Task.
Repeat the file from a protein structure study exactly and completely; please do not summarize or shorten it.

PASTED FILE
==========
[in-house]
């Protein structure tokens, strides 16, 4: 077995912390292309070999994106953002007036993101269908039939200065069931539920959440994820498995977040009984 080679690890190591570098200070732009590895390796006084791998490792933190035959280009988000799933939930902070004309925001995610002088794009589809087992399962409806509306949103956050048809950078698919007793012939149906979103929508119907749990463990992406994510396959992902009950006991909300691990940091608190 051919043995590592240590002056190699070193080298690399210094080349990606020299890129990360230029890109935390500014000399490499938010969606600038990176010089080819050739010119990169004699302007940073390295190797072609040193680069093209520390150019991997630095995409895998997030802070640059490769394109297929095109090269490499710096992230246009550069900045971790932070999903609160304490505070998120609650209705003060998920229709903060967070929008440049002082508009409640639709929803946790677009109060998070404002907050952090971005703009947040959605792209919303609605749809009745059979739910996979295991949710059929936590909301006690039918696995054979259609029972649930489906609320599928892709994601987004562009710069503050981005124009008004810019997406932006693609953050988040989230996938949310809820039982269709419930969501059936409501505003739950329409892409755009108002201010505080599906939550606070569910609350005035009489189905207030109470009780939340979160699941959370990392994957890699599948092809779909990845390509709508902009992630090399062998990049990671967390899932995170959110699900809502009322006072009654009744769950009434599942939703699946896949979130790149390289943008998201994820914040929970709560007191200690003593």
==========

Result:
[in-house]
């Protein structure tokens, strides 16, 4: 077995912390292309070999994106953002007036993101269908039939200065069931539920959440994820498995977040009984 080679690890190591570098200070732009590895390796006084791998490792933190035959280009988000799933939930902070004309925001995610002088794009589809087992399962409806509306949103956050048809950078698919007793012939149906979103929508119907749990463990992406994510396959992902009950006991909300691990940091608190 051919043995590592240590002056190699070193080298690399210094080349990606020299890129990360230029890109935390500014000399490499938010969606600038990176010089080819050739010119990169004699302007940073390295190797072609040193680069093209520390150019991997630095995409895998997030802070640059490769394109297929095109090269490499710096992230246009550069900045971790932070999903609160304490505070998120609650209705003060998920229709903060967070929008440049002082508009409640639709929803946790677009109060998070404002907050952090971005703009947040959605792209919303609605749809009745059979739910996979295991949710059929936590909301006690039918696995054979259609029972649930489906609320599928892709994601987004562009710069503050981005124009008004810019997406932006693609953050988040989230996938949310809820039982269709419930969501059936409501505003739950329409892409755009108002201010505080599906939550606070569910609350005035009489189905207030109470009780939340979160699941959370990392994957890699599948092809779909990845390509709508902009992630090399062998990049990671967390899932995170959110699900809502009322006072009654009744769950009434599942939703699946896949979130790149390289943008998201994820914040929970709560007191200690003593």